Feline hyperthyroidism is a common endocrine (hormonal) disease generally in cats over 8 years old and is caused by an excessive amount of thyroid hormone. It can affect up to 10% of the feline population.
What are the treatment options?
There are four treatment options including surgery; medication; a restricted diet and then for most cats the ‘gold standard’ treatment option is radioactive iodine therapy (131I). This option is non-invasive and low risk compared to surgery and removes daily medication, diet changes and frequent vet visits. 95% of cases are successful.
One owner’s recent experience
“When Milly was diagnosed with hyperthyroidism we decided on the Radioactive Iodine Treatment, as my research had indicated it was the 'gold standard' for treating her. I was really apprehensive but was reassured and put at ease by the vet, who took time and patience to make sure I thoroughly understood the procedure, the risks, and the benefits.
“Milly has improved so much since her treatment and came home happy and relaxed. She slotted back into our family, and seems much calmer, the treatment has really had a positive effect. I would definitely recommend this as an option for people who have cats with overactive thyroids. It has been so much easier for everyone, including Milly not to have tablets every day.
“Our experience of Anderson Moores has been excellent, from beginning to end. Totally taking into consideration our pets are our families. I knew Milly was in such good hands and would recommend AMVS as a vets to go to in the future.”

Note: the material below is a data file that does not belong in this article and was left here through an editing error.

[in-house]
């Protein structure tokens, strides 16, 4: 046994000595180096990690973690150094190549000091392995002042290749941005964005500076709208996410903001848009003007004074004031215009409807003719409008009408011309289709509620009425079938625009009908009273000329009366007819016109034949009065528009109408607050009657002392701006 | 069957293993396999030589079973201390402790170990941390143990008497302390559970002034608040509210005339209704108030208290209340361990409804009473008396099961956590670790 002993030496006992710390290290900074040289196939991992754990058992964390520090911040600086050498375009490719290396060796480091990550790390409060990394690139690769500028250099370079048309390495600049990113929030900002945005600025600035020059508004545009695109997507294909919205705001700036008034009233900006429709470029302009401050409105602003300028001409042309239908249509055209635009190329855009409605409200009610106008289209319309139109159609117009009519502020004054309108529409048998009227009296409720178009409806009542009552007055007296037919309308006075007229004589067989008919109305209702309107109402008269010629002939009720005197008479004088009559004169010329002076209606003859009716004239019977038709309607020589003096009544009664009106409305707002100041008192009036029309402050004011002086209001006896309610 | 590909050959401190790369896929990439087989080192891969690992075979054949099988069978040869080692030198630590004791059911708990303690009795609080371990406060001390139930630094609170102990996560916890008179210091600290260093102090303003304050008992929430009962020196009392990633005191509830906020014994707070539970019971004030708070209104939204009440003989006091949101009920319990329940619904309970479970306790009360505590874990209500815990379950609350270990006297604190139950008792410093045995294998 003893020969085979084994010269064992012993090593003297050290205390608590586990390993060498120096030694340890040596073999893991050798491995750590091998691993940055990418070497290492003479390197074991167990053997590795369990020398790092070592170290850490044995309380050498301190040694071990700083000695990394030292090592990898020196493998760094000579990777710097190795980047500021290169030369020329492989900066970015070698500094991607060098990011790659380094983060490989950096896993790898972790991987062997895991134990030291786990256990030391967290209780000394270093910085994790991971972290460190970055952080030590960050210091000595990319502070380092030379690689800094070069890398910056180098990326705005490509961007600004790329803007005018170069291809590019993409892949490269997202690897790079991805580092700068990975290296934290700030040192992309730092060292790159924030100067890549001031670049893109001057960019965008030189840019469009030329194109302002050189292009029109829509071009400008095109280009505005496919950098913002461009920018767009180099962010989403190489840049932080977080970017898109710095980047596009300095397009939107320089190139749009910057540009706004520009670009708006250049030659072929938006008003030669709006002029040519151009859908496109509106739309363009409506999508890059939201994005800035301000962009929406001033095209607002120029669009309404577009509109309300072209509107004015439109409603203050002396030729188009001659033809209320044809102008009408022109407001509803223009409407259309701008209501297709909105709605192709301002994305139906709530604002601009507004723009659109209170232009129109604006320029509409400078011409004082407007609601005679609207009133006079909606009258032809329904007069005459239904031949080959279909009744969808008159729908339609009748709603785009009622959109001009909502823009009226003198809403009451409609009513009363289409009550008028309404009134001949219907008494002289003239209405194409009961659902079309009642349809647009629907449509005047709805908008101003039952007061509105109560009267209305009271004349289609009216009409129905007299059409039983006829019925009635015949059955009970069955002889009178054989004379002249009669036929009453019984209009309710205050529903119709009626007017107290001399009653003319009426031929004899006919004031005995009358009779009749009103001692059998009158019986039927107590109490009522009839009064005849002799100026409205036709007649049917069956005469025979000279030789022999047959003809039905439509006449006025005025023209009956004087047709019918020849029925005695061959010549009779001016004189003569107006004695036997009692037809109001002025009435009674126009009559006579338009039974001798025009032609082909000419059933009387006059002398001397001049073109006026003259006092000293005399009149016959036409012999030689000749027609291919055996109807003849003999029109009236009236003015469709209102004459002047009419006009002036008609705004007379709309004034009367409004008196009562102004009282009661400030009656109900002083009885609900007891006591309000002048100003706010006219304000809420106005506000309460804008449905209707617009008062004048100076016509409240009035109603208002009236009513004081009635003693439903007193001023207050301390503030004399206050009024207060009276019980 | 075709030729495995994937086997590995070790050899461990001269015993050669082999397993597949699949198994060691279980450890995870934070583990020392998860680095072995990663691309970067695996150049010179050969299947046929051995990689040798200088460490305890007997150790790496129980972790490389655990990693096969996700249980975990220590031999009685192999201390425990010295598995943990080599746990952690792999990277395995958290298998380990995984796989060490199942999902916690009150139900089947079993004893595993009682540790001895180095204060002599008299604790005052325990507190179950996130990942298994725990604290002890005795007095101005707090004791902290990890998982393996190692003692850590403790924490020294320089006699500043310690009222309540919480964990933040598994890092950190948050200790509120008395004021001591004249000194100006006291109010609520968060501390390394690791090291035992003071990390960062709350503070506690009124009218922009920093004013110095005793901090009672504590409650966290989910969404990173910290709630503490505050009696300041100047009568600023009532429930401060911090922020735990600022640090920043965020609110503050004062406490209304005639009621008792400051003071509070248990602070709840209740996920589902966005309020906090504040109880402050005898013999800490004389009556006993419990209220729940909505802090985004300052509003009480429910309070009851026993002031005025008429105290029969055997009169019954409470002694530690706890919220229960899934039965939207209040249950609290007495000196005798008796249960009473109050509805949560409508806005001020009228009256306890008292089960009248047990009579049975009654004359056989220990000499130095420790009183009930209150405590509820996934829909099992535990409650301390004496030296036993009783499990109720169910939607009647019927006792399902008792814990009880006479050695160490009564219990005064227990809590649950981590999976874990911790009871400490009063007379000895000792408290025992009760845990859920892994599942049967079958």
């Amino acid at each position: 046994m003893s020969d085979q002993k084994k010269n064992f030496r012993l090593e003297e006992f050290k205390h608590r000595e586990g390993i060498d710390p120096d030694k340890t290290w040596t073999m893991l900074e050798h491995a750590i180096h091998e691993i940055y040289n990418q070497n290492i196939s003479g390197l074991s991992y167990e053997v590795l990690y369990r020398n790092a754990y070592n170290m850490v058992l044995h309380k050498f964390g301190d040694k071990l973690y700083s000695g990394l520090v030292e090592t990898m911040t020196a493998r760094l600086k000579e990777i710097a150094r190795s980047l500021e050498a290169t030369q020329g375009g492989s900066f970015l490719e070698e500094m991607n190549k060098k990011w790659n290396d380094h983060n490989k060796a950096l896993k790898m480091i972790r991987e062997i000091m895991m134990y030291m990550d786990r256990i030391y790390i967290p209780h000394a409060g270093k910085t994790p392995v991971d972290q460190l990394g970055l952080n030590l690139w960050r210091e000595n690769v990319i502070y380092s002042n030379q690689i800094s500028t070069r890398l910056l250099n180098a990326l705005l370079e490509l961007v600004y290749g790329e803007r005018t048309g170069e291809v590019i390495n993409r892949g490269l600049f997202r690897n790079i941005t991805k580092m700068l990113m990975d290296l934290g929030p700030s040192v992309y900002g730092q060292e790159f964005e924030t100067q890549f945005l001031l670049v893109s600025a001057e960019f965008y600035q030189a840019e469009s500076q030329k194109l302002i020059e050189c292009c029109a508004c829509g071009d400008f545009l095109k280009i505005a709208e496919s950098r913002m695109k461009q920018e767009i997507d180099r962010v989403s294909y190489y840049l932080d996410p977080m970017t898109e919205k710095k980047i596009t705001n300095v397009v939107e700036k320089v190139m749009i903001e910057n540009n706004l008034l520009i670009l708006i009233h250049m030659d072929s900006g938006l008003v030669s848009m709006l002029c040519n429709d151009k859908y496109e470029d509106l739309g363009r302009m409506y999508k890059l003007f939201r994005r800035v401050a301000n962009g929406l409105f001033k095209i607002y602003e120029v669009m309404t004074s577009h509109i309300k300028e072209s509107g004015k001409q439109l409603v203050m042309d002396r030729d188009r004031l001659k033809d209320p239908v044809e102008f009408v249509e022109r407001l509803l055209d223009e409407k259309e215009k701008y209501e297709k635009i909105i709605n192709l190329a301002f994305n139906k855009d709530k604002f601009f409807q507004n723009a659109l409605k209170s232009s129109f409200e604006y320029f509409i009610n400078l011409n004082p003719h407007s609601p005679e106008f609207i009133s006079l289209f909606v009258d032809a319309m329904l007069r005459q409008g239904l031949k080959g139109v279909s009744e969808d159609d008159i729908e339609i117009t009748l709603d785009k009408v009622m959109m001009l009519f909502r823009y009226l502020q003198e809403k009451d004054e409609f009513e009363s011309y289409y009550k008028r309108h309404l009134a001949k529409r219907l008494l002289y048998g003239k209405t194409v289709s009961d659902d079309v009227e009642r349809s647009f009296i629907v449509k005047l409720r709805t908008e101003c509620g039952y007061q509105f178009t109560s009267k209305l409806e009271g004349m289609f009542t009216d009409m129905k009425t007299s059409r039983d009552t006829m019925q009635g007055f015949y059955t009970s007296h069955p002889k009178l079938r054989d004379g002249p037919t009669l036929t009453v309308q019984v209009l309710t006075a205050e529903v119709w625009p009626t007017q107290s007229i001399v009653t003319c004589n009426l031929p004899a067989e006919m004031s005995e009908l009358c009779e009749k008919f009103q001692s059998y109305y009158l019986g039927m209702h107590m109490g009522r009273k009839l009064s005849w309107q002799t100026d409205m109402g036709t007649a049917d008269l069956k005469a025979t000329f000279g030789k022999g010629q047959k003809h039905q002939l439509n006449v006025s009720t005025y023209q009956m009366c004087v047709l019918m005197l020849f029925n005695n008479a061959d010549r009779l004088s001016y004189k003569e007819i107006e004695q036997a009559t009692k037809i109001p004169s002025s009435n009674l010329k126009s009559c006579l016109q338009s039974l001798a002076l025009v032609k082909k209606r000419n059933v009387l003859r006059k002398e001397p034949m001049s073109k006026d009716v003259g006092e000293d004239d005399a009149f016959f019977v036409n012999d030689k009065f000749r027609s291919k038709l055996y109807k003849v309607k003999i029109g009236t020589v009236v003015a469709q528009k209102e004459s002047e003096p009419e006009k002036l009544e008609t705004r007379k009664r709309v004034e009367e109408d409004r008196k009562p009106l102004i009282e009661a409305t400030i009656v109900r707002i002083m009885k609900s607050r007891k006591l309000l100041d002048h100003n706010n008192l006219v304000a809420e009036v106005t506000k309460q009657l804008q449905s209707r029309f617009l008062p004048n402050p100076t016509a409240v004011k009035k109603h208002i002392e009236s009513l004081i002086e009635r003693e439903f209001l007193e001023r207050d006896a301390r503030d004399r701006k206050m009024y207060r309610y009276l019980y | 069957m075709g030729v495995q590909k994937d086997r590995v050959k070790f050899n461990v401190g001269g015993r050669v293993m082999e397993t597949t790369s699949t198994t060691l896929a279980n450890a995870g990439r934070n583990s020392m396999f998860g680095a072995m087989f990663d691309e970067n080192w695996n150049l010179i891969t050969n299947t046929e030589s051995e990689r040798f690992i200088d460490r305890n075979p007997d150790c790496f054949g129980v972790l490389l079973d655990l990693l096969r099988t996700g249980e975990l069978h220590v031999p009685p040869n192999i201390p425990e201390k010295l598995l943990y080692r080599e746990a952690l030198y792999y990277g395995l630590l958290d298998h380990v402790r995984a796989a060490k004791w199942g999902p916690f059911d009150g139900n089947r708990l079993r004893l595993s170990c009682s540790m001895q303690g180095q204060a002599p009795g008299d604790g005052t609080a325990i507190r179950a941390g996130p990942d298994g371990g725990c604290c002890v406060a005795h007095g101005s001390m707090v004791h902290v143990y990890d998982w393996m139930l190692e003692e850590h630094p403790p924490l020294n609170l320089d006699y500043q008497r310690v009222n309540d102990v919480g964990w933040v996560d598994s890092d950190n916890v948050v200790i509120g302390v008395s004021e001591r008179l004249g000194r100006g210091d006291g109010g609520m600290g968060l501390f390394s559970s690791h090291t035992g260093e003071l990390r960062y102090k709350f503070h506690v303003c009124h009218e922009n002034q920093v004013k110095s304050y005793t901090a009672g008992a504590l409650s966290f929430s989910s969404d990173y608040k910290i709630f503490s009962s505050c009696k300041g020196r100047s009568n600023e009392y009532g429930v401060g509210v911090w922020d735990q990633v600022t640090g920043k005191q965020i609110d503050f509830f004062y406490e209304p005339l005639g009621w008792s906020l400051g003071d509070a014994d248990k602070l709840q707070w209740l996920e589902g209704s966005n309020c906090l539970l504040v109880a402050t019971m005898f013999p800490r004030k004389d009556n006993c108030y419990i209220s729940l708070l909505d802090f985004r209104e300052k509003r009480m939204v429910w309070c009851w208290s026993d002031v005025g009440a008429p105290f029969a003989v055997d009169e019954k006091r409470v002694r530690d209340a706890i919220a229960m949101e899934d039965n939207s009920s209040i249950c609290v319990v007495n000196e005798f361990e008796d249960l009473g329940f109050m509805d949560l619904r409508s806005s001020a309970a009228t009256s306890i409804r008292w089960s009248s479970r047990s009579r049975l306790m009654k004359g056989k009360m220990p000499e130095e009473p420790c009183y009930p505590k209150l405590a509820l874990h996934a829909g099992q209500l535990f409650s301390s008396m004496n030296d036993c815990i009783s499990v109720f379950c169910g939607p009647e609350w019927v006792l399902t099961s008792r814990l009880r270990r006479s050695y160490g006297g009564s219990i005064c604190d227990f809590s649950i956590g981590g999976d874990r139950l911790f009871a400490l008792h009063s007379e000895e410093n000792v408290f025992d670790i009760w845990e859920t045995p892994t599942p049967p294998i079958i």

Why Anderson Moores Veterinary Specialists (AMVS) for your cat’s treatment and care?
Our Feline Hyperthyroid Clinic is one of a small number of dedicated clinics in the UK since 2016, and we have a team of Veterinary Specialists in small animal medicine and dedicated highly-trained nurses to look after your cat.
Veterinary nurse Lou Gower manages our FHC
Lou said: “It’s extremely rewarding being able to offer such an effective and high standard of care which enables so many of our cat patients, to live longer, healthier and happier lives. The treatment doesn’t involve the risks associated with surgery and avoids potential side-effects from long-term medication. The process involves a small amount of radioactive iodine being injected into the scruff of the neck, just like a vaccination. It is then taken in by the overactive thyroid tissue and emits radiation to destroy the abnormal tissue, while sparing all other organs. After a short period of hospitalisation, usually between nine and 13 days, and a further couple of weeks of simple precautions at home, the cats can return to normal daily life.”
To find out more go to www.andersonmoores.com/feline-hyperthyroid-clinic
Please be aware that while we welcome enquiries about the treatment from cat owners of hyperthyroid cats, your cat will need to be referred by your vet. Please contact the Feline Hyperthyroid Clinic team on [email protected].